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Price cap rise sparks jump in energy switching

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The number of households that switched to a new electricity energy supplier rocketed in April, new figures from industry body Energy UK have revealed.

It found that a whopping 657,000 households moved to a new supplier, up by 39% from the same month in 2020. It is the second highest monthly number recorded by Energy UK.

So far in 2021, more than 2.1 million customers have switched supplier. This is up by 3% on the same period last year, and slightly ahead of switching levels in 2019 when record numbers moved suppliers.

Emma Pinchbeck, chief executive of Energy UK, noted that the April rise came off the back of a large jump in March too, suggesting that switching was going “from strength to strength”.

She added: “Shopping around to see what’s on offer from your own supplier or on the wider market can help save hundreds of pounds – important as we come out of lockdown and see other costs, like transport and leisure, increase.”

Rising energy costs

It’s perhaps not a surprise that switching has jumped at a time when millions of households face steeper energy bills.

Energy use has inevitably risen sharply over the last year, given so many of us have spent much longer at home than usual. This has stretched beyond those told to work from home, with usual leisure pursuits, from trips to the pub to playing sport, also off the cards for large periods of the last 12 months.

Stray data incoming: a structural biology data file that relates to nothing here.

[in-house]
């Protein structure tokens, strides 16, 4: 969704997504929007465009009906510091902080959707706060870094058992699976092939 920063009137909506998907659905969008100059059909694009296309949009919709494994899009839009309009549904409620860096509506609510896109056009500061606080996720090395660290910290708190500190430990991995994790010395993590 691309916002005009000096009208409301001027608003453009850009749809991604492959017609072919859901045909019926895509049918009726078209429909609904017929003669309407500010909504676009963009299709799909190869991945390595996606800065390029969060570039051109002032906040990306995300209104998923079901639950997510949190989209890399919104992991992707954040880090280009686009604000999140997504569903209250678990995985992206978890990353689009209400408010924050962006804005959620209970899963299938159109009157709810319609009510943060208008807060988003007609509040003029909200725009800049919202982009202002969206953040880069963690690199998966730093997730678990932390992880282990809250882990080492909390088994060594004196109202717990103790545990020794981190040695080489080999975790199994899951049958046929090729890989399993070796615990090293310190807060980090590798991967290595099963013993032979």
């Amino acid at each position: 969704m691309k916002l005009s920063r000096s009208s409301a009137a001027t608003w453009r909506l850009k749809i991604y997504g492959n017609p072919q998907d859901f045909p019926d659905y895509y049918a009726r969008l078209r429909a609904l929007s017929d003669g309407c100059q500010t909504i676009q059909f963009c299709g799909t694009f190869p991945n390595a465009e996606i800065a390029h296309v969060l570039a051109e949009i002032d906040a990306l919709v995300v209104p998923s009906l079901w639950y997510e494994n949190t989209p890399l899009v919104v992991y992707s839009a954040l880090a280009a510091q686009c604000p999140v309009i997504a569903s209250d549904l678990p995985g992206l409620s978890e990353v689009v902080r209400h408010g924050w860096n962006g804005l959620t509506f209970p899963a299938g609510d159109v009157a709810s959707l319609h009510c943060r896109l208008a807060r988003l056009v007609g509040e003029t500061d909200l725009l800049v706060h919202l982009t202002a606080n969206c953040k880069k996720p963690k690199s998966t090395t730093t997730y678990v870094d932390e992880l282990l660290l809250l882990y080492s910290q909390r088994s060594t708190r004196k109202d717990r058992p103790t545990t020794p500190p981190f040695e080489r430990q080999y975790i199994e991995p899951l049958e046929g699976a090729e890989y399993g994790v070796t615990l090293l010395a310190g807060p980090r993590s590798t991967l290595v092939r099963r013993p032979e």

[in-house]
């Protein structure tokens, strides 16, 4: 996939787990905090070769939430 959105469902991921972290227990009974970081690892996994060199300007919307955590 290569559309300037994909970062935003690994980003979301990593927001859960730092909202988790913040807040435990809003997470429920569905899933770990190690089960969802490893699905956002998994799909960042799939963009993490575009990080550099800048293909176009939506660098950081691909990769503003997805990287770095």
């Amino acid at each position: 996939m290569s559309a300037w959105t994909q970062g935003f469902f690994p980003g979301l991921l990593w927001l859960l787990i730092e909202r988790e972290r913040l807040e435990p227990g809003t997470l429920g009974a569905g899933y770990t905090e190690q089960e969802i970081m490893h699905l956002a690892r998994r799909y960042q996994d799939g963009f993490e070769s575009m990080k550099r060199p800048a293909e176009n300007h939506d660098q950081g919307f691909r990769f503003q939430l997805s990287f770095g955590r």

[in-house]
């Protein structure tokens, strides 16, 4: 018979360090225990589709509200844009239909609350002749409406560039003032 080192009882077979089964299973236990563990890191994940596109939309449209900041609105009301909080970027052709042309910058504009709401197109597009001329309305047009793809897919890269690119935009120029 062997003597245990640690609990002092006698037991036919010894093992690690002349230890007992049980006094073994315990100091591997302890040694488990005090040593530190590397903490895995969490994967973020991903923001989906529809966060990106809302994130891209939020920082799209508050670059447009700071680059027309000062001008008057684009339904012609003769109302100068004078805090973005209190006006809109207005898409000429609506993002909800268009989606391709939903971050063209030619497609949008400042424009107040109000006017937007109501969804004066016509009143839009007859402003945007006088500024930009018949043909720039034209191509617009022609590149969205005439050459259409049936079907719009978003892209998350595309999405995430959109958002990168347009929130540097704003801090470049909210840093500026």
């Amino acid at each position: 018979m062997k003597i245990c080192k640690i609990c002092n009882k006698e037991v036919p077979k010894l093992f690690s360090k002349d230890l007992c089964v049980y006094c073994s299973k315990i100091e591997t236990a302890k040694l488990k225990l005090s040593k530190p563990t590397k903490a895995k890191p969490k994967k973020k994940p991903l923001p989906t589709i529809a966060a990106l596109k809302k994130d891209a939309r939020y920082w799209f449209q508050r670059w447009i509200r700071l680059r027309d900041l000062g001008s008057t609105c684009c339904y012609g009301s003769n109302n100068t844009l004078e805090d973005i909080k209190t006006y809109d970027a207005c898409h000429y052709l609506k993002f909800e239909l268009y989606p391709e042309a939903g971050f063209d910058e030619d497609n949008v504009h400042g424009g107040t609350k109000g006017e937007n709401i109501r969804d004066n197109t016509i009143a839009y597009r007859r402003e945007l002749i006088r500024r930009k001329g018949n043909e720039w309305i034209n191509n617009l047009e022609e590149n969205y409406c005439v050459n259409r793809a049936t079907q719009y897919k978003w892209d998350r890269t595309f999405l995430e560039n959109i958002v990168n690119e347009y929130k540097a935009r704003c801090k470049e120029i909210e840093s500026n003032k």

It has led to some households electing to ration their energy use, over concerns about how big their bills could get.

Alongside this, the maximum sums suppliers can charge has also been increased. From 1 April, the energy price cap was raised by £96 to £1,138. This was down to a combination of rising wholesale energy costs and the decision to support energy suppliers whose customers may have been unable to pay their energy bills due to the pandemic.

Around 15 million households are on the default tariffs covered by the cap.

Why switching makes sense

The default tariffs, also known as standard tariffs, are the deals you move onto once your initial fixed or variable deal with your supplier comes to an end. And that transition is seriously costly in its own right ‒ according to the latest figures from energy regulator Ofgem, the average of the five cheapest tariffs on the market in March stood at £914 a year for a typical household. That means moving to a new tariff rather than sit on the standard tariff, you’ll save some significant money each year.

Switching isn’t without its issues though, with around one in four people that moved supplier in the last two years experiencing issues. 

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